Most fruit growers in Chilton County — the peach capital of Alabama — are looking at greatly reduced harvests this year because of late freezes early in the growing season. Several nights of temperatures in the 20s took a huge bite out of most peach production. However, White County has thrived where other, more tradition Alabama peaches have suffered, he said.
When the judges announced their decision, Knight’s White County peaches took first place. “It was a surprise for me,” he said. “And I’m happy it was.”
Even more surprising, Knight’s brother, Seth, won second place in the contest with the same variety. Arkansas’ White County peach won first and second place in Alabama’s premier peach festival.
“I didn’t know he was going to enter a white peach,” Knight said of his brother.
Margaret Worthington, Division of Agriculture fruit breeder who has been heading up the peach breeding program since 2016, said White County has made an excellent parent in crosses to develop new breeding lines.
“The peach season usually begins in June, when the earlier ripening fruit is harvested, through about late August,” Worthington said. “Each peach variety usually has about a two-week window when it’s ready for harvest.”
Worthington said one of her goals for the peach breeding program is to develop good quality white peach varieties that ripen earlier and later. “Nice firm, delicious white peaches that go earlier or later,” she said. “That would stretch out that harvest season for white peaches.”
Knight said he likes the firmness of White County’s flesh. That means the peaches hold up longer so he can get them to market and consumers can still keep them at home for a few days.
Knight usually sells his peaches in mall markets — a fresh market Alabama variation on farmers markets. When he has an abundant crop, he said, he picks some White County a little early, letting them ripen off the tree, and ships them to a wholesale market in Birmingham.
Developing firmer flesh peaches — both white and yellow — is one of the goals of the peach breeding program, Worthington said.
Worthington noted that the earliest peach varieties from the Arkansas breeding program were developed for an Arkansas canning industry that existed at the time. But James Moore changed direction in the 1990s, when canners declined in the state.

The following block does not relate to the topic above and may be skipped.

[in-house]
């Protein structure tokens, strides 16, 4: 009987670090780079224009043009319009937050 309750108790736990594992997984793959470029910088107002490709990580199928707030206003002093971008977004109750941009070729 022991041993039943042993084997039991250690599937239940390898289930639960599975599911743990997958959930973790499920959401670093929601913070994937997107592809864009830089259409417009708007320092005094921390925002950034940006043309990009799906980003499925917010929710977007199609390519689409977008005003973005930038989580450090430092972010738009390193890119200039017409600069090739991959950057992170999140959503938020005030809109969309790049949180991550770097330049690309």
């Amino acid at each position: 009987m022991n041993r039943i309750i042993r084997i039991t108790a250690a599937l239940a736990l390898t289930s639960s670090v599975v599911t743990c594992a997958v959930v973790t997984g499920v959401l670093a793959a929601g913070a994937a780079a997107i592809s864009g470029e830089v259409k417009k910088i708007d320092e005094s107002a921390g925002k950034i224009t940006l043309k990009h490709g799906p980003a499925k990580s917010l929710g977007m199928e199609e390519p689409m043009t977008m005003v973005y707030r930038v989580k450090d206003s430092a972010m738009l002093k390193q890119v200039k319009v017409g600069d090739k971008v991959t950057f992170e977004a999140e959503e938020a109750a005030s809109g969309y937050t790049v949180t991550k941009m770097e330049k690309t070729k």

“Dr. Moore wanted to build variety,” Worthington said. “He wanted to use firm-fleshed canning peaches to breed fresh market peaches with longer shelf life.”
John Clark crossed White County with Souvenirs, a firm, yellow-flesh peach, cultivar from the Division of Agriculture fruit breeding program, to get a wide variety of firm and attractive yellow and white-fleshed progeny with maturity dates ranging from June to August.
Worthington said that new selections derived from that cross are in advanced testing now and are used as parents every year to make new breeding lines, some of which she hopes will yield new peaches for Arkansas fresh markets.
In the meantime, Arkansas peaches are leaving their mark on the markets.
Knight said the Division of Agriculture fruit breeding program has a solid reputation nationwide. “I certainly appreciate Arkansas’ fruit breeding program and the work they do,” Knight said.
Arkansas’ reputation gave him confidence to add White County to his peach orchards, he said. “We certainly wouldn’t put them in if they weren’t promising peaches.”
To learn more about Division of Agriculture fruit breeding and research, visit the Arkansas Agricultural Experiment Station website: https://aaes.uark.edu. Follow us on Twitter at @ArkAgResearchand Instagram at ArkAgResearch.
To learn about Arkansas fruit varieties and management practices, contact your local Cooperative Extension Service agent or visit https://www.uaex.edu/farm-ranch/crops-commercial-horticulture/horticulture/commercial-fruit-production/. Follow us on Twitter at @fruitveg_uaex.